So let’s think it through. Democracy is important to me, but things like immigration aren’t, in fact I very much like being in a diverse community. Also, the standards enforced by the EU, for the most part, protect things (and people).
So if I look, say, at the Irish border question, I can see that there is a border there already for many things, a line where if you step one foot either side, different rules apply. Today. Things like laws, taxes, currency. The two big exceptions post-Brexit will be goods and people. But I’m happy with homogeneous standards, and with freedom of movement, so neither of these bothers me. If anything, I can see a relaxation of standards more likely to come from the UK rather than from the EU, so Ireland should probably be wary of dodgy British imports!
For people who do consider immigration an issue, then I foresee a problem. How do you keep people out without a hard border? Possibly, you let people in, but you restrict services such as health care and social security, or even employment. Much of this exists already, but in a half-baked form. To do this properly, you need to check people’s identities, so you’re possibly talking about Identity Cards once again. What a banana skin that was for New Labour, only ten years ago! Plus, of course, you still have all these people running around the countryside so, if it is merely their presence to which people object, the problem still exists.
So simply “wishing” for there to be no border, as I’m hearing from the Brexit negotiators, is not enough, not if Brexit was driven mainly by immigration, as we’re told.
Equally, I don’t see return to the “Troubles” (we British have a wonderful knack of trivialising things) is a foregone conclusion either. This is only one possible outcome, of many. I think the Good Friday Agreement is something of a fudge, but the numbers who voted for it showed clearly to me that both Irish and Northern Irish people were fed up with war. So I think it was a relatively small number of people who were responsible for all the violence. But then, that is usually the case, in any conflict. And there are still conflicts.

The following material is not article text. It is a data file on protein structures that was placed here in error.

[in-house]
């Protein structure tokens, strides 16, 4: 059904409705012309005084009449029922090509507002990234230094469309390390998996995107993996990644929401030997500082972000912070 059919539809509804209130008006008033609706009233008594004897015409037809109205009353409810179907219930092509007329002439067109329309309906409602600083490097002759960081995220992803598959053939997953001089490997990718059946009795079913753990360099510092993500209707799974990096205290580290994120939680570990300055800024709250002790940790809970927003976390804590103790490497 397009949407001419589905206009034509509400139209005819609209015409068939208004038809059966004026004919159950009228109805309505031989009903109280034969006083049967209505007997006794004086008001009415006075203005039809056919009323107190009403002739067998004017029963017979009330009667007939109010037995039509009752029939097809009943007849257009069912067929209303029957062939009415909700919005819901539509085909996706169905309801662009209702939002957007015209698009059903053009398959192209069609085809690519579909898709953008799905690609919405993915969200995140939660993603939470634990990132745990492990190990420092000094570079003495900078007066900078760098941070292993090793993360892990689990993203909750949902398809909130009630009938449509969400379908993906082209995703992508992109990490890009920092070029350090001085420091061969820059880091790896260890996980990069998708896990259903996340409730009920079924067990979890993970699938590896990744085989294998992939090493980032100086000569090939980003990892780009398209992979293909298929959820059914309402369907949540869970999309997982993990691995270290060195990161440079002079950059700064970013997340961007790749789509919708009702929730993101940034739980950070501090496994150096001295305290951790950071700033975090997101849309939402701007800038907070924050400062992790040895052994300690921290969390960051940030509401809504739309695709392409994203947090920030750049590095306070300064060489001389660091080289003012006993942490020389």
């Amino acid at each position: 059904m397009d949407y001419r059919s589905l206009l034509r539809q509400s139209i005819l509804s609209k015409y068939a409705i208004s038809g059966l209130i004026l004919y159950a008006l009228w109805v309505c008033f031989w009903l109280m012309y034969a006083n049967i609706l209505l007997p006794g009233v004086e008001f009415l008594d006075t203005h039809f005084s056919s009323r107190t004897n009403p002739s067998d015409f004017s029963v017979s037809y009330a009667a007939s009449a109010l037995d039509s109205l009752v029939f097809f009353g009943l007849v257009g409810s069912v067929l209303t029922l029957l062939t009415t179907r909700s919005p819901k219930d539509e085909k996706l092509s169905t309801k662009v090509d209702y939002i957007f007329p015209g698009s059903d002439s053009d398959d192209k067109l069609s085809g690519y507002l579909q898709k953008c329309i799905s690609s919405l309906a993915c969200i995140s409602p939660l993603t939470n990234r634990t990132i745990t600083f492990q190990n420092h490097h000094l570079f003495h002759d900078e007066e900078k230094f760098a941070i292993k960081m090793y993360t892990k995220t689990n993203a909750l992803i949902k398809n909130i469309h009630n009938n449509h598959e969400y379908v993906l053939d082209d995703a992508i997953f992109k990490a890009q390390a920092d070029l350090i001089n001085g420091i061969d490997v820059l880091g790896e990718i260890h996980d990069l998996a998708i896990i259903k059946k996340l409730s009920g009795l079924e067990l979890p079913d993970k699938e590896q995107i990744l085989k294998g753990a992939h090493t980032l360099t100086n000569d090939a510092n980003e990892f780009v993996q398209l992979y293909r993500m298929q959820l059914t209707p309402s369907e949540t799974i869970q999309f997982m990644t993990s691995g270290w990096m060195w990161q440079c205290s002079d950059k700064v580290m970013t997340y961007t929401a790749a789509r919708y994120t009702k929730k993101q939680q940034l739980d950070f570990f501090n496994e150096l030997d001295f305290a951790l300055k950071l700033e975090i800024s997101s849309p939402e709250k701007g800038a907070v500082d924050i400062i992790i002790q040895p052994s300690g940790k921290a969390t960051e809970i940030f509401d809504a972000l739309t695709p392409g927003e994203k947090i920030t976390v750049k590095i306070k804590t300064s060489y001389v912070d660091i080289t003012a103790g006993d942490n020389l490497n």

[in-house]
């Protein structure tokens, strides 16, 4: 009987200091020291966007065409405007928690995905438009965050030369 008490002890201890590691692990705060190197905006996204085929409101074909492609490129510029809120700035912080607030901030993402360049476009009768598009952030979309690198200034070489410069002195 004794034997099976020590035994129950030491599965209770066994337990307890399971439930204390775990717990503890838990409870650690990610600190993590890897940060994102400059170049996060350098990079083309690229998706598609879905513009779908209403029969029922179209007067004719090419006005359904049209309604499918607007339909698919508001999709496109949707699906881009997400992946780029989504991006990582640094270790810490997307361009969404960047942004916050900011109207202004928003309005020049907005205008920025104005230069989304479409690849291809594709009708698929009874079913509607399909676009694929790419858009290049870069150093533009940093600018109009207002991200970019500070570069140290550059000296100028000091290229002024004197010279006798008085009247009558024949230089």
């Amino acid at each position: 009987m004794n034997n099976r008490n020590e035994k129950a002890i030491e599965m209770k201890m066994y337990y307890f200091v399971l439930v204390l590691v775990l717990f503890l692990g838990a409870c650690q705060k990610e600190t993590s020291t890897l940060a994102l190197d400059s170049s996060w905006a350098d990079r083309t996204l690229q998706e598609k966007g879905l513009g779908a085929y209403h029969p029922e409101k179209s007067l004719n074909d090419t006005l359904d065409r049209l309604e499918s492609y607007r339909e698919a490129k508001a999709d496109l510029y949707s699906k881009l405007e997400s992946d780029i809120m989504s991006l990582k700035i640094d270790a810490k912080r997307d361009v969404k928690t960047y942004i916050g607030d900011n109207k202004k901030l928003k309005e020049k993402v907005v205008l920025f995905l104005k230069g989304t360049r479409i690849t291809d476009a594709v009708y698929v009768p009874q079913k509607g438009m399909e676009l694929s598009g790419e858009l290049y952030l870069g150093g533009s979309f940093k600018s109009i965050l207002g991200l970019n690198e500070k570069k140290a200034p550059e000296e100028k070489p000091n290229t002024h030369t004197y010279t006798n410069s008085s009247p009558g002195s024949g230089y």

Anyway, I want to wrap this up as we’re getting a bit long. I just wanted to quickly add a couple more things – first, that because of Brexit, I allowed my membership of the Green Party to lapse. As I’ve already said, I see nothing wrong with people holding a view either for or against, and a party should accommodate this. But the Greens are overtly pro-EU, and every time they say this, it makes me uncomfortable. There are honourable reasons for supporting Brexit, reasons that are about our fundamental representation, so why aren’t the Greens saying anything?
Very lastly, I just wanted to deal with a couple of issues very quickly. For me, economics comes a firm second to democracy – I think you sort your foundations first, then worry about the rest of the house. So economic arguments don’t sway me.
And, I think I made my mind up about the EU in about 1990 (Maastricht), so to now claim that the result was null and void because of overspending, or dodgy Facebook campaigns, in 2016 is not something I take seriously. I wouldn’t particularly mind another referendum per se – except that if it asks the same question again, then my 2016 opinion will have been ignored. That basically says that there’s no point in ever voting again, because we’d just ignore it, or keep having more votes until we got the right answer.
Plus, I haven’t heard a peep from the EU about how it is improving itself for the people of Europe, even since the referendum.